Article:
You’re a teacher, so you must have a favorite teacher movie, right? Not long ago, amid discussions of national education policy, new teacher mentoring and other weighty subjects, members of the Teacher Leaders Network took a break to name their own favorite films about teachers and teaching -- and justify their choice in 100 words or less. A lively discussion ensued, and it was clear that TLNers admire films about teachers who refuse to be just another brick in the wall. After you’ve perused our top picks, we encourage you to name your own favorite and tell us why you’re willing to watch it again and again.
Our Top Ten
The undisputed top choice among teachers in our TLN community, this film about the life of a frustrated composer turned high school music teacher earned praise for its focus on the importance of passion in teaching and Richard Dreyfuss’s portrayal of the teacher as “a real human with all the quirks and poor judgment calls that make us part of the same species.”
For Barbara, the movie is a reminder that “our students are indeed our magnum opus.” Nancy, herself a 30-year music teacher, also rates Mr. Holland #1, but for a different reason: “It’s one of only two or three movies about school that ring true for me. I especially love the ironic twist at the end -- give up what you think is your life’s passion (music) so you can teach kids to have the same life passion, then get the boot after 30 years because your life passion is not valued by policymakers.”
Teachers, as you will see throughout these selections, like movies based on real events and characters. A close second in our top teacher-movie poll, Stand and Deliver gained praise for actor Edward James Olmos’ convincing portrayal of Jaime Escalante, who “earned the respect of his at-risk students” and refused to let them “define themselves as failures.”
When the movie was released, Jane wrote, “I had just moved from my cozy San Diego college environment and was placed in a tough school in Los Angeles. The movie spoke to me because the students and teaching environment were familiar. I wanted to be the kind of teacher Escalante was -- a ‘rebel’ with extremely high standards who saw the potential in the students.” Kathie, another LA teacher, added that unlike Escalante, “I’ve never felt pushed out because of my success. But it’s an all-too-real eventuality for some dedicated teachers. This movie touched my heart, and still does.”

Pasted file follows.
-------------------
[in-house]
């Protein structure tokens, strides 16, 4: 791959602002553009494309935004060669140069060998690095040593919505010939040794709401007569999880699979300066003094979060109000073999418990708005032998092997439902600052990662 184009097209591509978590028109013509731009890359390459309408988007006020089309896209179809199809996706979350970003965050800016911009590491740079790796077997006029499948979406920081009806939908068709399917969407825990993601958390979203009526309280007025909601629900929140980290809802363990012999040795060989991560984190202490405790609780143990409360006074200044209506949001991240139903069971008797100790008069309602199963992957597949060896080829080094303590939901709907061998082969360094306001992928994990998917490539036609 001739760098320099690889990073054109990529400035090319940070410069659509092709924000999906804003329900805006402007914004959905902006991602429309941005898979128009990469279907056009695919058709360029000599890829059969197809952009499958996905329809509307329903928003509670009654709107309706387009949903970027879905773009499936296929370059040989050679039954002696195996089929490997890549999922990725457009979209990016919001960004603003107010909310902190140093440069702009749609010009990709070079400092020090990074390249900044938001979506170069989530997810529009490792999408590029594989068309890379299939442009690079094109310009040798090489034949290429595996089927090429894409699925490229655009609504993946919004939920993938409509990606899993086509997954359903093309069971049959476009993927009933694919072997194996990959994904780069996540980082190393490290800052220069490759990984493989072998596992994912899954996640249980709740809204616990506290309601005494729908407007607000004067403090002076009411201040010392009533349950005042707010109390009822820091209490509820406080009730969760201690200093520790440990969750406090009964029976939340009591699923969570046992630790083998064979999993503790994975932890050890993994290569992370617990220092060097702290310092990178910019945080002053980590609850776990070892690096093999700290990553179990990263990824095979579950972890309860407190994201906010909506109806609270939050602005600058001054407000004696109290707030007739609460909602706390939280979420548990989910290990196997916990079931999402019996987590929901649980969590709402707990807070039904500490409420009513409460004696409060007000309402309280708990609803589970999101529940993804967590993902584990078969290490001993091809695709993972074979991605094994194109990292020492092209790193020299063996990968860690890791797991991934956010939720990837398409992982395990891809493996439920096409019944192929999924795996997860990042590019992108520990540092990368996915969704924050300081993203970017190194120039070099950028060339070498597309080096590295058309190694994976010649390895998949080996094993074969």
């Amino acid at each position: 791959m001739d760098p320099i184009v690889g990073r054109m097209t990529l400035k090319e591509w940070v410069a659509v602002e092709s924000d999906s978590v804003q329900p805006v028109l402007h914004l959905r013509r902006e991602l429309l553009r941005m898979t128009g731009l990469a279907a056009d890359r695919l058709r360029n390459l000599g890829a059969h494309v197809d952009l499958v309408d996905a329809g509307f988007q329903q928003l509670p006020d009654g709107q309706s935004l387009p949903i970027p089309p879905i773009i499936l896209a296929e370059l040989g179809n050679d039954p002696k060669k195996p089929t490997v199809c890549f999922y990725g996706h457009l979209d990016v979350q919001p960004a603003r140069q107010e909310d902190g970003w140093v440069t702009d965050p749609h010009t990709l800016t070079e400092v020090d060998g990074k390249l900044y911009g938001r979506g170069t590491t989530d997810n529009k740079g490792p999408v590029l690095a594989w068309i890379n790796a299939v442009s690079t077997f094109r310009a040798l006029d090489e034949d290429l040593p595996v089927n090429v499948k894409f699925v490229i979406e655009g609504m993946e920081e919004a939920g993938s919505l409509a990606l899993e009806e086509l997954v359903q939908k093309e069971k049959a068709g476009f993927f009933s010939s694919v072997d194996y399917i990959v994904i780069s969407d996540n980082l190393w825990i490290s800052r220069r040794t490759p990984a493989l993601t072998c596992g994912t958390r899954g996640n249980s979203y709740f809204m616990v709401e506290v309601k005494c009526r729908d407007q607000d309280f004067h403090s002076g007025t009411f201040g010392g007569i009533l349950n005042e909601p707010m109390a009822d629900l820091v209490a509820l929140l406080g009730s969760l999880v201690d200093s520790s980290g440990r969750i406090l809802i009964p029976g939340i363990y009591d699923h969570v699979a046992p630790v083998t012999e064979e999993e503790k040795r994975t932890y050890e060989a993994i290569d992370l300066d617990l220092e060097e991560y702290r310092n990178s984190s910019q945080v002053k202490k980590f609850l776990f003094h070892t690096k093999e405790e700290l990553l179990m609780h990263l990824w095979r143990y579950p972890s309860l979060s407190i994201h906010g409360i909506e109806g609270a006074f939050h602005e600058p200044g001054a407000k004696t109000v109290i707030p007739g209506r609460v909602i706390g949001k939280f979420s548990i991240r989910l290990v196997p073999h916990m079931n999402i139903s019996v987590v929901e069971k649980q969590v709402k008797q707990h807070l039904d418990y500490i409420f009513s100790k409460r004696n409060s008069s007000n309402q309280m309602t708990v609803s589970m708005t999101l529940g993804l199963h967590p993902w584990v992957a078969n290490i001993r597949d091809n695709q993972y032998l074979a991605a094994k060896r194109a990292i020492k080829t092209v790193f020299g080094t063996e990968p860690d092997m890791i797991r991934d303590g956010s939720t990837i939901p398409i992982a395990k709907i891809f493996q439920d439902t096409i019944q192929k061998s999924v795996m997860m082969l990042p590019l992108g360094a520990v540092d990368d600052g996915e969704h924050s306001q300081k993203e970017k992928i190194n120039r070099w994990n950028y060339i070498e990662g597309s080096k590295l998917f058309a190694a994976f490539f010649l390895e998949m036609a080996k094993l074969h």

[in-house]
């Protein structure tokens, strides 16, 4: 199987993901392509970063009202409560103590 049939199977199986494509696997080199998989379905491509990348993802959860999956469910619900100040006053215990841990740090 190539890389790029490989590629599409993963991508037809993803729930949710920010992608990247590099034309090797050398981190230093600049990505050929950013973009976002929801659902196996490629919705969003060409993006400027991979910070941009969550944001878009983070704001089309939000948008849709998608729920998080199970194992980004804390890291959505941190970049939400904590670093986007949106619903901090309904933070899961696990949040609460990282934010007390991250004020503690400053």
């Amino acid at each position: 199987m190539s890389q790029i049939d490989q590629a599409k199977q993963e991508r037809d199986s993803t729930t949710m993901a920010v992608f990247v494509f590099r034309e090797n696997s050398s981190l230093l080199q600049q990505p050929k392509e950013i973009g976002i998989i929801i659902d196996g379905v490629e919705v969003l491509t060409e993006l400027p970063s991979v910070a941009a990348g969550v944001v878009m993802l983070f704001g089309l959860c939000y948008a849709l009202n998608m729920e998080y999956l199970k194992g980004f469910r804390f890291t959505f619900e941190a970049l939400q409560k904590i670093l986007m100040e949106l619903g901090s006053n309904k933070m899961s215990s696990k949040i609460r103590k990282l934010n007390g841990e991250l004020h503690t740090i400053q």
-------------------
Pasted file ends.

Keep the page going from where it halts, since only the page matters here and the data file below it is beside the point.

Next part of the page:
Another top movie on our TLN list, this adaption of the book Rocket Boys is the true story of Homer Hickam, a miner’s son who pursued his interest in rocketry despite community ridicule – and with the help of an inspirational teacher. Marsha wrote that she shows the movie to her students every year as part of her middle school astronomy unit. “That’s saying something because I had to purchase the viewing rights out of my own pocket!”
Patty added that while we “usually think about the awesome problem solving in that movie, definitely the teacher was the motivation.” Georgiean says it was “exciting to see the intrigue of science develop into a career. The rocket boys also reminded me of students I have had in my science classes who get caught up in an idea and keep at it.”
Michelle Pfeiffer plays an ex-marine teacher struggling to connect with her students and eventually opting for “unconventional” teaching methods. The film, based on an autobiography, drew mixed reviews in our group but has plenty of fans.
“I absolutely hate how Hollywood portrays great teachers as martyrs who sacrifice everything (including their own funds) for their students,” wrote Ellen B. “But the passion of LouAnne Johnson for her students caught me.” Ellen says Johnson’s story “helped me connect with the idea that ‘those kids’ outside my own personal experience were, actually, just kids with much harder lives than I’d had. In reality, she is one of those great teachers in the trenches, not looking for glory but for success for her kids.”
Many TLNers were already fans of Erin Gruwell’s 1999 book The Freedom Writers Diary and its focus on writing as a powerful learning strategy. The film depicts the brief but bright career of Gruwell (played by Hillary Swank) with particular attention to her commitment to social justice and the potential in every student.
Carolann, who works with pre-service teachers, says it’s “the best education-based movie I have ever seen,” in part because of its accurate portrait of “the struggles a beginning teacher faces as she enters her first classroom.” It reminds us, Carolann says, that “novice teachers often appear overconfident and brash but they can bring a renewed sense of energy and enthusiasm to a school, and can rejuvenate those of us who have been teaching awhile.”